22.12.16

WISCONSIN'S REGENTS HAVE ALREADY RESPONDED TO THE LEGISLATURE.

Years ago, pioneer economist Richard T. Ely engaged in some scholarship the legislators didn't like.  The regents responded, in a statement that has long been cast in bronze on Bascom Hall.
WHATEVER MAY BE THE LIMITATIONS WHICH TRAMMEL INQUIRY ELSEWHERE, WE BELIEVE THAT THE GREAT STATE UNIVERSITY OF WISCONSIN SHOULD EVER ENCOURAGE THAT CONTINUAL AND FEARLESS SIFTING AND WINNOWING BY WHICH ALONE THE TRUTH CAN BE FOUND.
Now comes a course, "The Problem of Whiteness," that one or two current legislators have a problem with.  Perhaps the course description suggests a line of scholarly inquiry less foundational than that of Ely or Commons, all those years ago.  "Critical Whiteness Studies aims to understand how whiteness is socially constructed and experienced in order to help dismantle white supremacy." On the other hand, those heroes of what sails under the rubric of "progressive" thought might have benefitted from hearing some of the arguments the course might raise.  And perhaps the students would be interested in learning that what today's culture-studies mavens understand as "whiteness" itself emerged out of an earlier era's version of diversity.


That is, the use of mediating institutions, including those that define membership in a civilization, is an evolutionary stable strategy.  As such, though the institutions are emergent, and worthy of academic inquiry.

Wisconsin seems doomed, however, to a replay of l'affaire Ely.
Regardless of whether the course is a helpful exploration of race relations, academic freedom and the quality of education provided to students suffers immensely when faculty are not free to decide their own content. If politicians can exercise veto power over course content they don’t like, we will increasingly see conservative faculty silenced in particularly progressive states and progressive faculty censored in conservative parts of the country.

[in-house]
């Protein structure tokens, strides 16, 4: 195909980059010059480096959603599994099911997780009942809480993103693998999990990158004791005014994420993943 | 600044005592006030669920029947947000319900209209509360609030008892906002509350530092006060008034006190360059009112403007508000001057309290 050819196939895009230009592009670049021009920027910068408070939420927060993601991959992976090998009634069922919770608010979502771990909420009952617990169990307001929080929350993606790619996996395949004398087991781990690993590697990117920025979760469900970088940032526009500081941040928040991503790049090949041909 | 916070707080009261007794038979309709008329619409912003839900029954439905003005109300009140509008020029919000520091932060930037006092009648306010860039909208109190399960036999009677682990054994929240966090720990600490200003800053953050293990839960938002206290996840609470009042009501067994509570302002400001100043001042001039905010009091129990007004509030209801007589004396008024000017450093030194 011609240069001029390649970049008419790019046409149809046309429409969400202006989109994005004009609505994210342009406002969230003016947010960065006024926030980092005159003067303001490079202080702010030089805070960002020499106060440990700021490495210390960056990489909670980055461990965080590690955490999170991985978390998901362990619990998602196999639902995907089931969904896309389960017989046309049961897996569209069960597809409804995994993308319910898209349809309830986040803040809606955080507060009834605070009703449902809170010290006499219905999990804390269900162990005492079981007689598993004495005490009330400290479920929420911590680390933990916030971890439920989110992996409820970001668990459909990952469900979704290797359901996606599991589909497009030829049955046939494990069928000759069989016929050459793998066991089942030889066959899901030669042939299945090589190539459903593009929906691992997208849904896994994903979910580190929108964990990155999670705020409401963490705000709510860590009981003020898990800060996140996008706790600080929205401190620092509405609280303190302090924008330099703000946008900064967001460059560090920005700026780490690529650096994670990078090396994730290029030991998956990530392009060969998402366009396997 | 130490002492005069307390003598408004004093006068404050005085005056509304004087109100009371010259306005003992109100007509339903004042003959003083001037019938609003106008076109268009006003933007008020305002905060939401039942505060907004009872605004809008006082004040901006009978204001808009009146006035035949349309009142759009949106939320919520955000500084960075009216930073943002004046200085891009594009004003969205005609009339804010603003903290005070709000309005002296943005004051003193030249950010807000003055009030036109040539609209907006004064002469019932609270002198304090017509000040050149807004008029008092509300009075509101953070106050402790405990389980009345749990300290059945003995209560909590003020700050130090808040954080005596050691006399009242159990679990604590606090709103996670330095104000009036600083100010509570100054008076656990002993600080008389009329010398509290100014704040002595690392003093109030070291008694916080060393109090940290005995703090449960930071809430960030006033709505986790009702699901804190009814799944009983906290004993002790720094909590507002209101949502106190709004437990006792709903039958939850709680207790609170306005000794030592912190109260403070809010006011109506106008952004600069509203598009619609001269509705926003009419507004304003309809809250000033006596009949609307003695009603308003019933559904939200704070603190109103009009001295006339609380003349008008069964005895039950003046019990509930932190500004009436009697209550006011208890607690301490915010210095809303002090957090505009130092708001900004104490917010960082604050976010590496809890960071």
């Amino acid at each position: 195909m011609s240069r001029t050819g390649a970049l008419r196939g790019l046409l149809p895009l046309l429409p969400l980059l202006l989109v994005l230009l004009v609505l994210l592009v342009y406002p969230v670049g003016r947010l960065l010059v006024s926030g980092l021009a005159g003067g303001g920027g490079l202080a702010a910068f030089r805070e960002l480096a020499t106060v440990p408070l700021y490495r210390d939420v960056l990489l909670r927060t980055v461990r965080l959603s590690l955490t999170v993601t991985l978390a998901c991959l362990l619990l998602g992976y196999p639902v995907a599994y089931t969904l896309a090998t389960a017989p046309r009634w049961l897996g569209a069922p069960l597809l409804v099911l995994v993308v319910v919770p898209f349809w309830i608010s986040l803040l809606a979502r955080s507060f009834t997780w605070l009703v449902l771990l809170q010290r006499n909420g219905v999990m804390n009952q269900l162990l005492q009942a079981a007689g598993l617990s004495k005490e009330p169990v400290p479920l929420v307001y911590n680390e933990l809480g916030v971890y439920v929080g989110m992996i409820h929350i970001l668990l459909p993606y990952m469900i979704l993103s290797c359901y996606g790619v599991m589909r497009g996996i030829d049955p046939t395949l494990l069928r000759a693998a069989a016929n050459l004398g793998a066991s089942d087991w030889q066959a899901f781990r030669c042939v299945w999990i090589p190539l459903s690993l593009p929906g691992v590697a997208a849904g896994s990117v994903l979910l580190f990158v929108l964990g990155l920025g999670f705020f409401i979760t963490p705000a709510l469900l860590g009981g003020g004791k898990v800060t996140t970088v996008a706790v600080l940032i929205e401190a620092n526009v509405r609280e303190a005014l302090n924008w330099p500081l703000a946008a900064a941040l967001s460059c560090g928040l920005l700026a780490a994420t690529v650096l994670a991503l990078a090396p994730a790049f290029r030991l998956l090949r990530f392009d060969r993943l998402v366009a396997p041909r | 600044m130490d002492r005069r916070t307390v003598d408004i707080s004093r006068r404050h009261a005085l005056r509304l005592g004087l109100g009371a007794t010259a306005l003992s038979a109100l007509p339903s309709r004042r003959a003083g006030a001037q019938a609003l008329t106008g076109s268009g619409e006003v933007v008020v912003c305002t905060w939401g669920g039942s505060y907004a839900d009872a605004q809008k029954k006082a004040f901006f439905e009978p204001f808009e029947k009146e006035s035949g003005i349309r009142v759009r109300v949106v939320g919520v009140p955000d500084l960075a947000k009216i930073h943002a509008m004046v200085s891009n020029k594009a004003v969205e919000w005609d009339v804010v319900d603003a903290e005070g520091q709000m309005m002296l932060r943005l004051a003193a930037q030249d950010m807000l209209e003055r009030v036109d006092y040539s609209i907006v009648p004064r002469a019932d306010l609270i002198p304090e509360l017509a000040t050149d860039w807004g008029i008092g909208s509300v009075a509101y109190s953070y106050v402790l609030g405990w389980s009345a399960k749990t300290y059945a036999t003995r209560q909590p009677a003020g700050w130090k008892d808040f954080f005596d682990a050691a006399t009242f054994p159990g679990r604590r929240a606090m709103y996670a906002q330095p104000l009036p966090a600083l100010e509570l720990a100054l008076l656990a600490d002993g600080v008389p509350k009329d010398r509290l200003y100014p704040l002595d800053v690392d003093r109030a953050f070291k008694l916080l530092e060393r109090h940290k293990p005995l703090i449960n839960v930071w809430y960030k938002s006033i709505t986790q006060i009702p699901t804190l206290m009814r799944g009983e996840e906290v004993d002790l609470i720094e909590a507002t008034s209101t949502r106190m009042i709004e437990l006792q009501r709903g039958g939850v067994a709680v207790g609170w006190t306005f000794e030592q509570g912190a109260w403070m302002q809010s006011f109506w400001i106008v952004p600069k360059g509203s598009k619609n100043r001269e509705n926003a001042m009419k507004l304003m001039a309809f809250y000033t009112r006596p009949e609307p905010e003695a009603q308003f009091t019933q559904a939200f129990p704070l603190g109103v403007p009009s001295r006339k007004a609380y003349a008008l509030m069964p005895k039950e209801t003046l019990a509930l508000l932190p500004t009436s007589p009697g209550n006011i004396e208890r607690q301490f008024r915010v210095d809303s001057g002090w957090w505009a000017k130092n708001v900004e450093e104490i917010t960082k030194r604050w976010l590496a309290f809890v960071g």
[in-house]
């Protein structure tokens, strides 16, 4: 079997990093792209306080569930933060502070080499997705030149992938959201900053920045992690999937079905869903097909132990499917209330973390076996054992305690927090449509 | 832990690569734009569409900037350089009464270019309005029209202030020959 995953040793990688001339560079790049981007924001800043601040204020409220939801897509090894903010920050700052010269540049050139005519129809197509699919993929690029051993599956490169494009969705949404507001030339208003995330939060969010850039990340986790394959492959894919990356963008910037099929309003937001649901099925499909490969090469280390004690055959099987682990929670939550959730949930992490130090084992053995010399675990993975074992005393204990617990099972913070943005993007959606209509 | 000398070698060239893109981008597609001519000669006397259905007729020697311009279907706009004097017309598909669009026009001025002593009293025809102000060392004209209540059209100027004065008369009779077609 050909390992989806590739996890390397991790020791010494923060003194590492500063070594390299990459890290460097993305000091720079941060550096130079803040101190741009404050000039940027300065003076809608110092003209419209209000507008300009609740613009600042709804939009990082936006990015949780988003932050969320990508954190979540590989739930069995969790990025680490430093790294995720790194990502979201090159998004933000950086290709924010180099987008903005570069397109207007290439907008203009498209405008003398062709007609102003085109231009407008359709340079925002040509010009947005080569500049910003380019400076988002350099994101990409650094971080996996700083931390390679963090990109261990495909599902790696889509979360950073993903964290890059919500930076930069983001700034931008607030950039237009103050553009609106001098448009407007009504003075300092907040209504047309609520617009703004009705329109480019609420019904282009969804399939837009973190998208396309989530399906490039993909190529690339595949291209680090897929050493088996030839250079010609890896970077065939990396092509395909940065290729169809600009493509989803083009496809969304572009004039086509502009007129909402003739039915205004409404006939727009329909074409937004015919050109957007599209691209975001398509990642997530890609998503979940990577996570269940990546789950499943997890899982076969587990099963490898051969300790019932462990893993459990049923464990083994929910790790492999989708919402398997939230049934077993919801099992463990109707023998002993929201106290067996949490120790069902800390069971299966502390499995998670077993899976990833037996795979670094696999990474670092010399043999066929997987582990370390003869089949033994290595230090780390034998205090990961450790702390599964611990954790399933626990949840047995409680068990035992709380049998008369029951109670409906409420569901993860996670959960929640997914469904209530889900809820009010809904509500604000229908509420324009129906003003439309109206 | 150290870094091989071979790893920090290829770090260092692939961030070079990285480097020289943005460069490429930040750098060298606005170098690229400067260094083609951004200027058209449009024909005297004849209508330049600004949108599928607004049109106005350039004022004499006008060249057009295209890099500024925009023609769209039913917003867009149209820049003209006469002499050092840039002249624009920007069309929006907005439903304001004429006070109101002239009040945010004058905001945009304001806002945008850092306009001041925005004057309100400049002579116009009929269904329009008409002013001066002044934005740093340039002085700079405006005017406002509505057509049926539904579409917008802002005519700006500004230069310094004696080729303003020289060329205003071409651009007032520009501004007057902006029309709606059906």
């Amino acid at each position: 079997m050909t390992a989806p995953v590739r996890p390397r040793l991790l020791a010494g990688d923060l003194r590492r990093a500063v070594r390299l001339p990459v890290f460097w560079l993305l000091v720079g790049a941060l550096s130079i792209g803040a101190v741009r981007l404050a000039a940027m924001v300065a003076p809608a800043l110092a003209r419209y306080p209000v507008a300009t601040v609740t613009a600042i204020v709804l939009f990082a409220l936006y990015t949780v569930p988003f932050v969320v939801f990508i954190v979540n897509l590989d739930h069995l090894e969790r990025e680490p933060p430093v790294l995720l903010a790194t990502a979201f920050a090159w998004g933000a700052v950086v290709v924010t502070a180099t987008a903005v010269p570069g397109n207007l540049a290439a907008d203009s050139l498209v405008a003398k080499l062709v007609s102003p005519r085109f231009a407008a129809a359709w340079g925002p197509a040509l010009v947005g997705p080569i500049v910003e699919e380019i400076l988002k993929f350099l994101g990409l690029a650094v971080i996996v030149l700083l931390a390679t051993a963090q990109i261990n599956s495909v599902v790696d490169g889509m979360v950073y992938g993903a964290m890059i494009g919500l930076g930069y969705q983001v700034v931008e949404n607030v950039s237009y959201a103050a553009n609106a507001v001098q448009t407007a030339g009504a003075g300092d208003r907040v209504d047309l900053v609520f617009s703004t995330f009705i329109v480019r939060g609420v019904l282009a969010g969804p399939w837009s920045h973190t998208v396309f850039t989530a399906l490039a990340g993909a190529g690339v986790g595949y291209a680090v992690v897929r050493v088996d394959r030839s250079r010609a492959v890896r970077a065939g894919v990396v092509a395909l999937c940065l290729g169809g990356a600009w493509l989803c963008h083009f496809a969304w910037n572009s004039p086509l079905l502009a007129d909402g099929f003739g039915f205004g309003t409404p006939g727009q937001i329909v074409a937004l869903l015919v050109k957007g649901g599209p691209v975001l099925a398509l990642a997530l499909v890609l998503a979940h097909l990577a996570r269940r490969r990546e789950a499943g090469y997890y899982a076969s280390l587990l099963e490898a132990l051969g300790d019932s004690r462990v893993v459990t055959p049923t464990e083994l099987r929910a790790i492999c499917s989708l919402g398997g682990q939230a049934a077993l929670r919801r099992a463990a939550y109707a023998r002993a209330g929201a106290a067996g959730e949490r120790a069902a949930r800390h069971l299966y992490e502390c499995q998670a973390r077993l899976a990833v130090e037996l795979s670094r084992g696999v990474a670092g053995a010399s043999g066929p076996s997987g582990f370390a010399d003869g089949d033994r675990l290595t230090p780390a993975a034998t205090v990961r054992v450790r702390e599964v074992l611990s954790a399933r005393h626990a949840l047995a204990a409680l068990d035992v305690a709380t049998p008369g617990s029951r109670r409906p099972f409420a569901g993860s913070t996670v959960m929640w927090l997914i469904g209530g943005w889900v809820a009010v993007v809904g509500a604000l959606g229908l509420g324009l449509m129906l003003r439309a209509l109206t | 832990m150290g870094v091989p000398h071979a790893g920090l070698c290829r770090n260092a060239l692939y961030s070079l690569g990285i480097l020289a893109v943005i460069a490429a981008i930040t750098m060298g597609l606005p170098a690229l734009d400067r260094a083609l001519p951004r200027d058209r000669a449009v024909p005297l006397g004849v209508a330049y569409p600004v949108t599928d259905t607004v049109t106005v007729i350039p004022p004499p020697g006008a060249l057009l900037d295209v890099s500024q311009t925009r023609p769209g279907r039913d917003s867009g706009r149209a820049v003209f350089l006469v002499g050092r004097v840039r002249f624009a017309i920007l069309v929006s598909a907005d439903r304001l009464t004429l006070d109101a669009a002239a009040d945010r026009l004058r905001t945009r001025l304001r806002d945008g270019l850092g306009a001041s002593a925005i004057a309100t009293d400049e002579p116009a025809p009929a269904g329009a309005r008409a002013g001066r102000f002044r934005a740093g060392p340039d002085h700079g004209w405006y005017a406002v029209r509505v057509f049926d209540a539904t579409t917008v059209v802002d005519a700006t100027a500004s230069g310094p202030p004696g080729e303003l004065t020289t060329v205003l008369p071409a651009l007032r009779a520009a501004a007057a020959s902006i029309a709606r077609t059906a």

Conor Friedersdorf gets off the right kind of zinger: A Wisconsin Legislator Models Political Correctness for Students.  I am in the same position I was in when Missouri's governing board caved to the legislature there.  "I still maintain that academic freedom too often serves as cover for trendy grievance scholarship, and that the diversity boondoggle is creating an academic environment devoid of intellectual diversity, none of which is consistent with the public interest, I must also object to Missouri's board of curators conceding powers to a legislature that will almost certainly be used in a situation where curricular integrity, rather than excessively zealous protesting, is at stake."

I'd nominate the two legislators modelling political correctness for a "Deep Tunnel" award, but radio host Charlie "Prof Scam" Sykes has taken his pension.

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